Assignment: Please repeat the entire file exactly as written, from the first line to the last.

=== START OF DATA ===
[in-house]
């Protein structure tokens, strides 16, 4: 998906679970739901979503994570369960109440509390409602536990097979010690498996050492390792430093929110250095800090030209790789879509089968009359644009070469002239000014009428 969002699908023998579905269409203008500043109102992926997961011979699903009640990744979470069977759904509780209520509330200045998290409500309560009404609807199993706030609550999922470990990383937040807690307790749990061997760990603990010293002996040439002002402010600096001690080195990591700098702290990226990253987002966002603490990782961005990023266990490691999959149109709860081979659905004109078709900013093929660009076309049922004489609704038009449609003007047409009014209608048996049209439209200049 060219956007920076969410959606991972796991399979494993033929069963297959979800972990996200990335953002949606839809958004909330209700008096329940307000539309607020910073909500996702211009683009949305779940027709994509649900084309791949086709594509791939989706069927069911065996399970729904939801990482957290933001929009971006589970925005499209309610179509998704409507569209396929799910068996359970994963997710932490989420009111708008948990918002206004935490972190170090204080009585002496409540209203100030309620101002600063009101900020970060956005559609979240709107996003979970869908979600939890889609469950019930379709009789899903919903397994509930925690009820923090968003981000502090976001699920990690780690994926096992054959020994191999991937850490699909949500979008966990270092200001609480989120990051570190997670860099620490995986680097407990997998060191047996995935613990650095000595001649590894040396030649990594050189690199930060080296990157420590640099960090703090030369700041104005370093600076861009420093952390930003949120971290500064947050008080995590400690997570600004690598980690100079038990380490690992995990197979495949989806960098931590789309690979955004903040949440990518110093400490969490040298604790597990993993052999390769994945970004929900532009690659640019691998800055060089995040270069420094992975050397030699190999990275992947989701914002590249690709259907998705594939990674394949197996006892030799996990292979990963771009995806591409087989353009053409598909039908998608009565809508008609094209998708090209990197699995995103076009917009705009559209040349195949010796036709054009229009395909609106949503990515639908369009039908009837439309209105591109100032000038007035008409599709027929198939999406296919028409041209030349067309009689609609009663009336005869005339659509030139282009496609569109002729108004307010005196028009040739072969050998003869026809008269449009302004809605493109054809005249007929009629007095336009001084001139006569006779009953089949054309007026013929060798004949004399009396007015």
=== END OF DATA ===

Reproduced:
[in-house]
């Protein structure tokens, strides 16, 4: 998906679970739901979503994570369960109440509390409602536990097979010690498996050492390792430093929110250095800090030209790789879509089968009359644009070469002239000014009428 969002699908023998579905269409203008500043109102992926997961011979699903009640990744979470069977759904509780209520509330200045998290409500309560009404609807199993706030609550999922470990990383937040807690307790749990061997760990603990010293002996040439002002402010600096001690080195990591700098702290990226990253987002966002603490990782961005990023266990490691999959149109709860081979659905004109078709900013093929660009076309049922004489609704038009449609003007047409009014209608048996049209439209200049 060219956007920076969410959606991972796991399979494993033929069963297959979800972990996200990335953002949606839809958004909330209700008096329940307000539309607020910073909500996702211009683009949305779940027709994509649900084309791949086709594509791939989706069927069911065996399970729904939801990482957290933001929009971006589970925005499209309610179509998704409507569209396929799910068996359970994963997710932490989420009111708008948990918002206004935490972190170090204080009585002496409540209203100030309620101002600063009101900020970060956005559609979240709107996003979970869908979600939890889609469950019930379709009789899903919903397994509930925690009820923090968003981000502090976001699920990690780690994926096992054959020994191999991937850490699909949500979008966990270092200001609480989120990051570190997670860099620490995986680097407990997998060191047996995935613990650095000595001649590894040396030649990594050189690199930060080296990157420590640099960090703090030369700041104005370093600076861009420093952390930003949120971290500064947050008080995590400690997570600004690598980690100079038990380490690992995990197979495949989806960098931590789309690979955004903040949440990518110093400490969490040298604790597990993993052999390769994945970004929900532009690659640019691998800055060089995040270069420094992975050397030699190999990275992947989701914002590249690709259907998705594939990674394949197996006892030799996990292979990963771009995806591409087989353009053409598909039908998608009565809508008609094209998708090209990197699995995103076009917009705009559209040349195949010796036709054009229009395909609106949503990515639908369009039908009837439309209105591109100032000038007035008409599709027929198939999406296919028409041209030349067309009689609609009663009336005869005339659509030139282009496609569109002729108004307010005196028009040739072969050998003869026809008269449009302004809605493109054809005249007929009629007095336009001084001139006569006779009953089949054309007026013929060798004949004399009396007015």